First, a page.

Several laboratories at Boston Children’s are investigating how connections or synapses between nerve cells in the developing brain are established, what enables connections to change over time and how synapse development can go awry to cause disease. The labs of Michela Fagiolini, PhD and Chinfei Chen, MD, for example, are using mouse models of Rett syndrome and the visual system to better understand this process. The lab of Beth Stevens, PhD, has revealed the role of microglia and immune molecules in synapse formation and elimination and has shown its relevance to normal brain development as well as disorders like schizophrenia and Alzheimer’s disease.
Brain connectivity and signaling
Several Boston Children’s labs, including those of Mustafa Sahin, MD, PhD, and Xi He, PhD, have investigated how biochemical signals regulate the process of circuit development in the brain. Sahin’s lab focuses on this question by studying tuberous sclerosis, a condition that frequently includes autism, through mouse models and structural brain imaging, aided by computational techniques. Takao Hensch, PhD, studies brain connectivity and the role played by specific “critical periods” in brain development.
The lab of Clifford Woolf, PhD, is investigating new ways to selectively inhibit pain nerve fibers, or axons, and is modeling pain in neurons made from patients’ skin cells.
Several labs, including those of Zhigang He, PhD, and Larry Benowitz, PhD, are looking for ways to regenerate nerve fibers in the central nervous system that could someday help patients with optic nerve trauma, glaucoma or spinal cord injury.
Precision medicine for brain tumors
The lab of neurologist-in-chief Scott Pomeroy, MD, PhD, is applying advanced genetics techniques, including genomic sequencing and genome-wide expression studies, to define biologically and clinically distinct subtypes of tumors such as medulloblastoma. Many of the mutations he’s identified are in epigenetic regulatory molecules. Based on his findings, the Children’s Oncology Group is now conducting next-generation clinical trials using molecular markers to stratify brain tumor patients’ disease risk.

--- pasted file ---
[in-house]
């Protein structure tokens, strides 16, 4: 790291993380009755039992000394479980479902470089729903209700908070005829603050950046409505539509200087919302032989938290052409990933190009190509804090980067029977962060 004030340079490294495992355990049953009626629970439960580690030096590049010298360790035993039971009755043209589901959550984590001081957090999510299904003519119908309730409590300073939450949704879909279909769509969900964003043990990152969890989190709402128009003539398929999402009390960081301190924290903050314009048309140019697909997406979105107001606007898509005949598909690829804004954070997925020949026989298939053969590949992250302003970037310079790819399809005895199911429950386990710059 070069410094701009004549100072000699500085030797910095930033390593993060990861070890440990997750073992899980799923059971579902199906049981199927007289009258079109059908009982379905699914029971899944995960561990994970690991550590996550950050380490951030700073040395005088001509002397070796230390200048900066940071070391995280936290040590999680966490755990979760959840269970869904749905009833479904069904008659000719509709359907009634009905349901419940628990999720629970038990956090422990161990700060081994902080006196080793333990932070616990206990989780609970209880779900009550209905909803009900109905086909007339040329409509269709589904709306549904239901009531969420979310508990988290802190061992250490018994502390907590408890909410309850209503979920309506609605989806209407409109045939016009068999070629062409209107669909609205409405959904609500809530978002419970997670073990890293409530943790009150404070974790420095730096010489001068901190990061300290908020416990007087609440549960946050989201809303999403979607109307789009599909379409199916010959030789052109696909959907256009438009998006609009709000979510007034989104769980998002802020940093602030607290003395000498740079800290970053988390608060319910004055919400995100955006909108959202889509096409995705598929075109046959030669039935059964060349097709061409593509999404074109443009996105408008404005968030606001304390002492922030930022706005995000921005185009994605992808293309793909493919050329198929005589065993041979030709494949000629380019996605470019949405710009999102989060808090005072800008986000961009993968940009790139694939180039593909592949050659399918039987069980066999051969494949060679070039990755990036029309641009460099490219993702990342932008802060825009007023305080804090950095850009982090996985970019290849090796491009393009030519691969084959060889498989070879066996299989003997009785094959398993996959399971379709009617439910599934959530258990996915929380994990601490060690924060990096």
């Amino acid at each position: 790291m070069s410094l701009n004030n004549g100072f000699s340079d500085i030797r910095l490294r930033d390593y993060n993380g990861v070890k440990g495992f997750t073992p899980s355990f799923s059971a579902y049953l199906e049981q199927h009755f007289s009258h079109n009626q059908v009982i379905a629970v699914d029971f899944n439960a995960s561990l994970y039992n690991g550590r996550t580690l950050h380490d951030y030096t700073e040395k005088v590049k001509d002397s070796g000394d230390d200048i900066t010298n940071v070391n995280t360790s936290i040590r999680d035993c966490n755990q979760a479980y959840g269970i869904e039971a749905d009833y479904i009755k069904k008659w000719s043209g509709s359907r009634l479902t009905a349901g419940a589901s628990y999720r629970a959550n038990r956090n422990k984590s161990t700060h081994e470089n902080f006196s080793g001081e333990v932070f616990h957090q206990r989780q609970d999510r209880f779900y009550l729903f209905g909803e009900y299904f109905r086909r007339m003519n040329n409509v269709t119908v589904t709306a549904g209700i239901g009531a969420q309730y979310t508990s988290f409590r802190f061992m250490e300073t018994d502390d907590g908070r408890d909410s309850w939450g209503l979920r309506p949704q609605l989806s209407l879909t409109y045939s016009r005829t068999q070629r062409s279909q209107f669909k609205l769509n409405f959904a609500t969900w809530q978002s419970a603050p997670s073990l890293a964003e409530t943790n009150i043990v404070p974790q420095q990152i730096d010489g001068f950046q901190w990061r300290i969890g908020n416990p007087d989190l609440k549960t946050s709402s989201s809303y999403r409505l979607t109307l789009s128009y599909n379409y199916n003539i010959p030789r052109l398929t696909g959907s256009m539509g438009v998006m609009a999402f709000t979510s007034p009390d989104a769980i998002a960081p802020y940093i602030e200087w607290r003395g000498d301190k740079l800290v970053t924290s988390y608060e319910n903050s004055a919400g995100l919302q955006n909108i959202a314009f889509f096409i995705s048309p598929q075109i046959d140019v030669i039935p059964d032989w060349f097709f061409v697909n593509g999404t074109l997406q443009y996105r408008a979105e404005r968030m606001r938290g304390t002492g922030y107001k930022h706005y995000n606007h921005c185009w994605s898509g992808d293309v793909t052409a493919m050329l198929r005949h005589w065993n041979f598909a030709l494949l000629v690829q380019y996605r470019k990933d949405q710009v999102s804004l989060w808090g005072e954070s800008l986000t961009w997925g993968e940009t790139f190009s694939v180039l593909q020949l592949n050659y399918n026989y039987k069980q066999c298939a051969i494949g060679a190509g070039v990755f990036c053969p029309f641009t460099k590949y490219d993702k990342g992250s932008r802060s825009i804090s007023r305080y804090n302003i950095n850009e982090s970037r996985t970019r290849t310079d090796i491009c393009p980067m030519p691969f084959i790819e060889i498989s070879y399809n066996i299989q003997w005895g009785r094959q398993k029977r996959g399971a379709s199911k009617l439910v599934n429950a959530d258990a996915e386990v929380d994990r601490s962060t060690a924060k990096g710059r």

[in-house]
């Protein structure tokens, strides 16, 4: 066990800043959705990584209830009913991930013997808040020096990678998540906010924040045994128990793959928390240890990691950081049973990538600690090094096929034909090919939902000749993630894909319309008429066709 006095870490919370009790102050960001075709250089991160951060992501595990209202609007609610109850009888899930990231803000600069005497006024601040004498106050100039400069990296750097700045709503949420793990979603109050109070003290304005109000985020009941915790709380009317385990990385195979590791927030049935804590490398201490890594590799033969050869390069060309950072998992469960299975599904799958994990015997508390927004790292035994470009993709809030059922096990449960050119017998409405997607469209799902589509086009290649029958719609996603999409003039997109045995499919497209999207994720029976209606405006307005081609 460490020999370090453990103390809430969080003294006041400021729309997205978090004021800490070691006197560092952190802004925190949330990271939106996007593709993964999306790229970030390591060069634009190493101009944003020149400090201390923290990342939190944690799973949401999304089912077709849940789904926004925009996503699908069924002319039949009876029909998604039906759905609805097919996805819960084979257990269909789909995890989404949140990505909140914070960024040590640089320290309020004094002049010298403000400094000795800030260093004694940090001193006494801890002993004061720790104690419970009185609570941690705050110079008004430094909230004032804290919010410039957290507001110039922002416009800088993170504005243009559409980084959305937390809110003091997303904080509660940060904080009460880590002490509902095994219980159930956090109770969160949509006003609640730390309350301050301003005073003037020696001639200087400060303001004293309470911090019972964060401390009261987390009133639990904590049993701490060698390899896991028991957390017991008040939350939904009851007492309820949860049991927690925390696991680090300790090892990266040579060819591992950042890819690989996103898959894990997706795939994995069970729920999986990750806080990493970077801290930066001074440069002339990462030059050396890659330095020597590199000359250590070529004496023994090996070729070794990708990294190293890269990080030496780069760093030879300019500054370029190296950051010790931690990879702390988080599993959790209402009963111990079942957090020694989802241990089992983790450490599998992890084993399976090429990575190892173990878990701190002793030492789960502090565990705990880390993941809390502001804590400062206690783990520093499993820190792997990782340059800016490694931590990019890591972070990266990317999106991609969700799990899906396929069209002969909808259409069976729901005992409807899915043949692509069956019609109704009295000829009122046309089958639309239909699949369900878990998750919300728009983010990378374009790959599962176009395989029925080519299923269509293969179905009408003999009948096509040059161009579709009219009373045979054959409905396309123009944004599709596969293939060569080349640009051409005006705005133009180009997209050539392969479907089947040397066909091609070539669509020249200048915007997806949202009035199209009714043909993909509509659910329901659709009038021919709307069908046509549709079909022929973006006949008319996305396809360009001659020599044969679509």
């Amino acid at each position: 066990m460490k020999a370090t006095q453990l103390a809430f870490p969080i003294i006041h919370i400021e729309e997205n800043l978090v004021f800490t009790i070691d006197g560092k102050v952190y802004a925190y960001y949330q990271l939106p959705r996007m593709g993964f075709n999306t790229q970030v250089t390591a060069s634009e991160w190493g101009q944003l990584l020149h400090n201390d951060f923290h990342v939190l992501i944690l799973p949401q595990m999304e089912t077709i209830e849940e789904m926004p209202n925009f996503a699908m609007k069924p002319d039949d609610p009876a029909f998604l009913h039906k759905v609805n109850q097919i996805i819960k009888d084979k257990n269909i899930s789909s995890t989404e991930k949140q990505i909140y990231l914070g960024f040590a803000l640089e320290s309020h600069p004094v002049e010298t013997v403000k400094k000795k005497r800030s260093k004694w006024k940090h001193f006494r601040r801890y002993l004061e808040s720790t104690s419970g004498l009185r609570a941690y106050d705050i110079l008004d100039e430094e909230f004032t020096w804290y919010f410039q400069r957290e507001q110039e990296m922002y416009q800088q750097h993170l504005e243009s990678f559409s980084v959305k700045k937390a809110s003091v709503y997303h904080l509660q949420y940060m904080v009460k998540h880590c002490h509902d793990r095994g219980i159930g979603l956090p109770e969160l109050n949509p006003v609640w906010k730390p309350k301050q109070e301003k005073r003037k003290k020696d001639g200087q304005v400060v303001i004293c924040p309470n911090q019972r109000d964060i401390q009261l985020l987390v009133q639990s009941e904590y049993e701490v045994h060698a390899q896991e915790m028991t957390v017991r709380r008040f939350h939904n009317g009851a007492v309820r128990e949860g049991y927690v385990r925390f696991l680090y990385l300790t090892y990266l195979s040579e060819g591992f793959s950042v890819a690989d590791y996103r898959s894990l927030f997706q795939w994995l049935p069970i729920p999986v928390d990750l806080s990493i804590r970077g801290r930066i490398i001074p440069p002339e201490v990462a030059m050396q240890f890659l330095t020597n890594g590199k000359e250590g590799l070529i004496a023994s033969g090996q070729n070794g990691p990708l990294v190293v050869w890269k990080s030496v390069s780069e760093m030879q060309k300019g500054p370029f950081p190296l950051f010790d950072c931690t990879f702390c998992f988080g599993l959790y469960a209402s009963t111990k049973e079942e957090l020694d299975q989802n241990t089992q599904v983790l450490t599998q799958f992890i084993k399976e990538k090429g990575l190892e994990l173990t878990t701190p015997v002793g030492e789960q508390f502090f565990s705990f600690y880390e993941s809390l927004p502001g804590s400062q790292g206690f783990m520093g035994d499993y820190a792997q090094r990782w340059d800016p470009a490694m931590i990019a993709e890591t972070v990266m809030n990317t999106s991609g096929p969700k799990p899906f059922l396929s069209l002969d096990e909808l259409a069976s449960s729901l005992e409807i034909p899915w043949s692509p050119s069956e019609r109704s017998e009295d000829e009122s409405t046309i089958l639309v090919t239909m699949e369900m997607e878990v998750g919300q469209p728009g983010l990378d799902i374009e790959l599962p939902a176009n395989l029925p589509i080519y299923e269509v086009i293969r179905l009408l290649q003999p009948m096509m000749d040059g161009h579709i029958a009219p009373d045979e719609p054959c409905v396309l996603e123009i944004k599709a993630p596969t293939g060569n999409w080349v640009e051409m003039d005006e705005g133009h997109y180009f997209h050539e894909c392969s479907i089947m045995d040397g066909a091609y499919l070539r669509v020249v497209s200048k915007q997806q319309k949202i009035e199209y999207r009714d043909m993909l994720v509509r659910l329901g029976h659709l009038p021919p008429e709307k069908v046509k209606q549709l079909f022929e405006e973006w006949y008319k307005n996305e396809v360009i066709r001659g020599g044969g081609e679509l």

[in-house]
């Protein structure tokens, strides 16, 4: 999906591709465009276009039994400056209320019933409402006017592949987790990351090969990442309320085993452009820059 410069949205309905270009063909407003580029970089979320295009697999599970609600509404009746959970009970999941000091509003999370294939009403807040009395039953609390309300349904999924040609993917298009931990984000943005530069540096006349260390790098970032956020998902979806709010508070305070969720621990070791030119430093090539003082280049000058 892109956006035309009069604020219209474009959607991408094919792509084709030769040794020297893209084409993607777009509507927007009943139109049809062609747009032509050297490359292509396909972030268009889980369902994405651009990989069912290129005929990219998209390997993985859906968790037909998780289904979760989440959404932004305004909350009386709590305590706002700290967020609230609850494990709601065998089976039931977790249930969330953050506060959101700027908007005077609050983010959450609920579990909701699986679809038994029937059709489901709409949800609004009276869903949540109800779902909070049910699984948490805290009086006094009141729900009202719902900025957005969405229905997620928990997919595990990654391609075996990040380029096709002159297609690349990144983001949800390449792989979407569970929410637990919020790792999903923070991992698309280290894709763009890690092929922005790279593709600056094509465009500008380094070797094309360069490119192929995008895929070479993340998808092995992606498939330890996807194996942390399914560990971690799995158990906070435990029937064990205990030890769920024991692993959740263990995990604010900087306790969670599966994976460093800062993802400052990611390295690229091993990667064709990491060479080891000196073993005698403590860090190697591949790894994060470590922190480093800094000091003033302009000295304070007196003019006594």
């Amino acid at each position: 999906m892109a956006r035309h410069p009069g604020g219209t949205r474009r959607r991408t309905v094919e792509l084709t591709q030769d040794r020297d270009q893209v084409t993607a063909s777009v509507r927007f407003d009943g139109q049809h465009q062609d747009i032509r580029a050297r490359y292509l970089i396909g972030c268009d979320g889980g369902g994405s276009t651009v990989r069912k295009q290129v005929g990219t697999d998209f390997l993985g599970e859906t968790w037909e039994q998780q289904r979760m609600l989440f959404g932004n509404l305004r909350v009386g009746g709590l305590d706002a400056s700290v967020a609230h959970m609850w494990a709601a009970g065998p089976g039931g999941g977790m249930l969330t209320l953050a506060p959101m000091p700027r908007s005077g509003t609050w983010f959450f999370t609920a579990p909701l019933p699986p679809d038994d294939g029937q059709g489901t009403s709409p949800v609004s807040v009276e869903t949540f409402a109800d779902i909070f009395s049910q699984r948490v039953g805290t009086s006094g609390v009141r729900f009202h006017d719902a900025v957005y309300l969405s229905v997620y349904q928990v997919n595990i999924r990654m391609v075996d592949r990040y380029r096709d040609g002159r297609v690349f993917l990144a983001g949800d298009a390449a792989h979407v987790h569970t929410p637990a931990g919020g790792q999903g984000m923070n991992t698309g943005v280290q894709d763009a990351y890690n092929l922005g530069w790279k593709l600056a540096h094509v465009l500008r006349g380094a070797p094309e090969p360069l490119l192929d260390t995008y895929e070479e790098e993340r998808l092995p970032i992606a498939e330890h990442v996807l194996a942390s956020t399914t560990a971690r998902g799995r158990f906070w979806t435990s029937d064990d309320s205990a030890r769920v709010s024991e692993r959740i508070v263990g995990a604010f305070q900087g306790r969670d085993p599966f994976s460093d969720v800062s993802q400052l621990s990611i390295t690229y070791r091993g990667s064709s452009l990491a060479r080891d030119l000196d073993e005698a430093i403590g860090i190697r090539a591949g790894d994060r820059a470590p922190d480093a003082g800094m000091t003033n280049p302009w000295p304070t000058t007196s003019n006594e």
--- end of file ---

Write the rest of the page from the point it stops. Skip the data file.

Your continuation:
Prenatal risk factors and brain development
In the ongoing Extremely Low Gestational Age Newborn (ELGAN) study, Alan Leviton, MD, and colleagues have identified inflammation and being born small for gestational age as risk factors for cerebral palsy.
- Two-hit model of brain damage in the very preterm newborn
- Systemic inflammation on postnatal days 21 and 28 and indicators of brain dysfunction 2 years later among children born before the 28th week of gestation
A legacy of discovery in child neurology
From our origins in the 1920s, the Department of Neurology has been pushing for answers. Our first child neurologist-in-chief, Bronson Crothers, MD, began probing the mechanisms of cerebral palsy in the 1950s, and Randolph Byers, MD, who followed in his footsteps, was the first to identify lead poisoning as a cause of learning problems in the 1940s. William Lennox, MD, helped classify childhood epilepsies in the 1920s and went on to define their neurophysiology and genetics. Read more about our history.